With respect to the transportation sector, the law basically punted. It encourages the development of regulations and provides that the State Council (and its relevant departments) shall
guide and promote coordinated development and efficient connection of various transportation methods, optimize the transportation structure and build up a comprehensive energy-saving transportation system (Article 42),
strengthen organization and administration of communications and transportation, guide road, waterway and air transport enterprises in improving the organization and intensification level of transportation in order to improve energy utilization efficiency. (Article 44),
formulate the standards for limits on fuel consumption by commercial transport vehicles or ships (article 46).
The “development, production and use of energy-saving environmentally-friendly cars, motorcycles, railway locomotives, ships and other transportation vehicles” is encouraged (Article 45) by the State, as is the “development and popularization of the use of clean fuel and oil substitute fuel for transportation tools.” We will address fuel efficiency and clean fuel standards in a subsequent post.
Local governments are required (Article 43) to “give priority to” the development, expansion and “perfection” of public transport service systems and to “encourage the use of non-motorized vehicles.”
The public sector (or “public organizations”), pursuant to the Energy Conservation Law, is defined (Article 47) to include “State organs, public-service institutions and group organizations that totally or partially use public financial capital.” Unfortunately, “public financial capital” is not defined; does a loan from a state-owned bank count as “public financial capital?”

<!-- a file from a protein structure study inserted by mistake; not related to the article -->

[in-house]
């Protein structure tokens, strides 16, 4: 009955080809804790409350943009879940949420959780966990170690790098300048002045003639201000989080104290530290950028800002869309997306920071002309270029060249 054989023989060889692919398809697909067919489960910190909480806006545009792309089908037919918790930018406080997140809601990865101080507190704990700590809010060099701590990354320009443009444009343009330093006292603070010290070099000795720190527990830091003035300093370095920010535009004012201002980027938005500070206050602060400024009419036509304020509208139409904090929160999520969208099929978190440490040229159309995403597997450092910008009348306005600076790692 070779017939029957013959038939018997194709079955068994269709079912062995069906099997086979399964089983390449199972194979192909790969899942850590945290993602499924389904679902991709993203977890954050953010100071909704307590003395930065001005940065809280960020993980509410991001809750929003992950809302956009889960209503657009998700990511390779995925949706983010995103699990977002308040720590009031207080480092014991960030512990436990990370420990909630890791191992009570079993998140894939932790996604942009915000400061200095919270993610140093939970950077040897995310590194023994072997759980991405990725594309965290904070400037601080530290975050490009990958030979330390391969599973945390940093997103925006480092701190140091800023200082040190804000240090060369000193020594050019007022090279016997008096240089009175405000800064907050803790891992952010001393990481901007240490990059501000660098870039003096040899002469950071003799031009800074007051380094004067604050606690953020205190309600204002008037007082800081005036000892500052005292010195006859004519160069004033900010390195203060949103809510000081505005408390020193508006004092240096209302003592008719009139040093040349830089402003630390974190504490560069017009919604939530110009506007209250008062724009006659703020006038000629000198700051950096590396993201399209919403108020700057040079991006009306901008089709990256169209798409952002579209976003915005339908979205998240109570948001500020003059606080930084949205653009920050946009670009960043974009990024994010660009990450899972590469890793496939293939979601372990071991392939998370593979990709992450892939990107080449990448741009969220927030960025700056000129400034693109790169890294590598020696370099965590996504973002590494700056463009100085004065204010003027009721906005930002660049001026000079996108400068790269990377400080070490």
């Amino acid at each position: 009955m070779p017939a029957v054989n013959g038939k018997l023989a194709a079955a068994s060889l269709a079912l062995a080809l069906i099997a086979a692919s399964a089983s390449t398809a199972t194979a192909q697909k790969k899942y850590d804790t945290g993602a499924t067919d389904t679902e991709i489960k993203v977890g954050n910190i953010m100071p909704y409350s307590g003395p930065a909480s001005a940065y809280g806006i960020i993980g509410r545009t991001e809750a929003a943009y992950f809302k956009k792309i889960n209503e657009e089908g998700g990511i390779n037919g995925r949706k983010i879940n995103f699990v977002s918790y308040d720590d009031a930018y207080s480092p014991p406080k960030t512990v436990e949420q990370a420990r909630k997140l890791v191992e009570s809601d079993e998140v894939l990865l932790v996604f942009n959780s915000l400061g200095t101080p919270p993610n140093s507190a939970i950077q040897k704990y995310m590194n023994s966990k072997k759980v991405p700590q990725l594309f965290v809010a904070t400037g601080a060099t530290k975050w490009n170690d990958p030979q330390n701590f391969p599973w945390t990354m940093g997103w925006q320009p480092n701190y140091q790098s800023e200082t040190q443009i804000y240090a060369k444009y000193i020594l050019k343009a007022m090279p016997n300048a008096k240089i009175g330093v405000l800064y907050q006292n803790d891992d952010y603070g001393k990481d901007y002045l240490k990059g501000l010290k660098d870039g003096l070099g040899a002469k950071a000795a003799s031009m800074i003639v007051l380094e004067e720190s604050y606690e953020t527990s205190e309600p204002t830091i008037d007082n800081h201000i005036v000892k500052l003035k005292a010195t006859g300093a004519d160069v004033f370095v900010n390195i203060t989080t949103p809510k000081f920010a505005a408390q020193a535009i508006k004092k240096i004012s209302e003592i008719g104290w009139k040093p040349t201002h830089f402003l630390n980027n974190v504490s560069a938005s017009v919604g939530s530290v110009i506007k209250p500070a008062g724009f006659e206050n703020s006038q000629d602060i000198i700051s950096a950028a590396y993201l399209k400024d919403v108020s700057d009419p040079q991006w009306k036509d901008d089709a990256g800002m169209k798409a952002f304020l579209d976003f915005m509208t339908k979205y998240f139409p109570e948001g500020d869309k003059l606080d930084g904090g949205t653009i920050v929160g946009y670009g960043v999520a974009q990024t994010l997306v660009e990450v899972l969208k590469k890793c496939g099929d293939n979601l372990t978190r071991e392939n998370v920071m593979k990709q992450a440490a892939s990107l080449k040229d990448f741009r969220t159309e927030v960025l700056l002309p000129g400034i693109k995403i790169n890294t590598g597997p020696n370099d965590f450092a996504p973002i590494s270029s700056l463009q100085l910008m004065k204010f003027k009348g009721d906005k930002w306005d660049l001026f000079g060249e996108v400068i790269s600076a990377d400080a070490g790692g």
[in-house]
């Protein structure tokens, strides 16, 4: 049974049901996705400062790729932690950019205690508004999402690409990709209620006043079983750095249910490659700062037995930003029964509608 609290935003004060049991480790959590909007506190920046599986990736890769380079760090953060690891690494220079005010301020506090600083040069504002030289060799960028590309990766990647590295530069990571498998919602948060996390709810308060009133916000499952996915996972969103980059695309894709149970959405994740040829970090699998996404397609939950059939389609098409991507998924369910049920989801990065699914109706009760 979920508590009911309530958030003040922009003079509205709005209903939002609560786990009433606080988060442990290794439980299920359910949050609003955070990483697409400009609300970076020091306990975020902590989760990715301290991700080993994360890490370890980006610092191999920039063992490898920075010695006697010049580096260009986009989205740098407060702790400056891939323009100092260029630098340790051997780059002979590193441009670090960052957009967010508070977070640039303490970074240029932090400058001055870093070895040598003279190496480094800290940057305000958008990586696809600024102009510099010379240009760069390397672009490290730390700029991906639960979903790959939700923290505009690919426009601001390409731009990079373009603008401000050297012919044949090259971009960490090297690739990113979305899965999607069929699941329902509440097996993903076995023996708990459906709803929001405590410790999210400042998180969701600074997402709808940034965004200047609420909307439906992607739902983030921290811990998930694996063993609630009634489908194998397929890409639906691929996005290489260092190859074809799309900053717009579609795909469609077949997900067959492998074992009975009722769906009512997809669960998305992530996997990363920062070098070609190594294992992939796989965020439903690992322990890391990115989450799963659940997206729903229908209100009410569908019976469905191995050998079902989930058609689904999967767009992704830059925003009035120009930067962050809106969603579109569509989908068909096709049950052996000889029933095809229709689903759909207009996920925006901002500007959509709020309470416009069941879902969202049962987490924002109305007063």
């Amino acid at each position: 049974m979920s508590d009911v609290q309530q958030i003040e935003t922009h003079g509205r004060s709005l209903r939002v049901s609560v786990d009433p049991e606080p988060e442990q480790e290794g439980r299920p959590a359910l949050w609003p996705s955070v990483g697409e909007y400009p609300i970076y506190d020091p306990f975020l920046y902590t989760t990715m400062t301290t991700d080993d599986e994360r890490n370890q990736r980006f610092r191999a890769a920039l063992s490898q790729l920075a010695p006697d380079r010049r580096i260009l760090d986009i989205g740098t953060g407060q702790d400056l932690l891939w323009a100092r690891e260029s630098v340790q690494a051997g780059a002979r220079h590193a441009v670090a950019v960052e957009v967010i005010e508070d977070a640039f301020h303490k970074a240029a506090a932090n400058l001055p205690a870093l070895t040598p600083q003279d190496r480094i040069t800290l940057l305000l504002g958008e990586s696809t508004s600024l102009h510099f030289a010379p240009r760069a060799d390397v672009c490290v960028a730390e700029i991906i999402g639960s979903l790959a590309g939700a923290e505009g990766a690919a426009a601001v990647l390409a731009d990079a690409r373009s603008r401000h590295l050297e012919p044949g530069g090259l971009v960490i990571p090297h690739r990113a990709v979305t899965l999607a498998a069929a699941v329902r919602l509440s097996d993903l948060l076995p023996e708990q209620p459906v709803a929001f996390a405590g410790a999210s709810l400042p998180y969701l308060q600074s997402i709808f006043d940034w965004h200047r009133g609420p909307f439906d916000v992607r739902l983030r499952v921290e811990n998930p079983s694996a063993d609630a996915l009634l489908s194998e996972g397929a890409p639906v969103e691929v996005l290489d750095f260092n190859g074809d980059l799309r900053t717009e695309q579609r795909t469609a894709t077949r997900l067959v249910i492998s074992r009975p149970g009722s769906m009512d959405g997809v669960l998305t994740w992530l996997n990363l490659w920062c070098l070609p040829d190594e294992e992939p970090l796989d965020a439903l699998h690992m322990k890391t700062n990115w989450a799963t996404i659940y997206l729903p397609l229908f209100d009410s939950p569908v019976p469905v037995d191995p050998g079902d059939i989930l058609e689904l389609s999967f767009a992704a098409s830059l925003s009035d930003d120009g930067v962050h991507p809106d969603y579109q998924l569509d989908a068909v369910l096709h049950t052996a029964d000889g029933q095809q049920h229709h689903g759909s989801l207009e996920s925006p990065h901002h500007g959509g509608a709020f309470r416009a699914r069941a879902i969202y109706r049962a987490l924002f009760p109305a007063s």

Public organizations “shall practice strict frugality, curb waste, . . . lead in the use of energy-saving products and equipment, and improve energy utilization efficiency.” The government agency affairs departments at each level of government “at or above the county level” shall, for all public organizations within their jurisdiction
develop plans for energy conservation, including energy conservation plans for existing buildings (Article 48), and
formulate quotas on public organization energy consumption, and the public financial departments shall formulate standards for energy consumption expenditures according to those quotas. (Article 49).
Public organizations should:
- strengthen administration of the measurement and monitoring of energy consumption and submit (to the government agency affairs department) the report on energy consumption status for the previous year (Article 49),
- development annual targets for energy conservation and plans to achieve the targets (Article 49),
- arrange energy audits pursuant to relevant rules and take measures for improving energy use efficiency according to the audit results (Article 50), and
- when purchasing energy-using products and equipment, give priority to purchasing products and equipment included in the list of energy-saving products and equipment for government procurement (Article 51)
The list of energy-saving products and equipment for government procurement referred to in the last bullet point “shall be formulated and promulgated by the department of the people’s government at or above the provincial level in charge of supervision and administration of government procurement” (Article 51). We will bring you up to date on the status of this energy-saving products and equipment catalogue in a later post.
As you can see, there’s not much meat here; most of the action will happen at the regulatory level, and we will try to keep you abreast of those developments.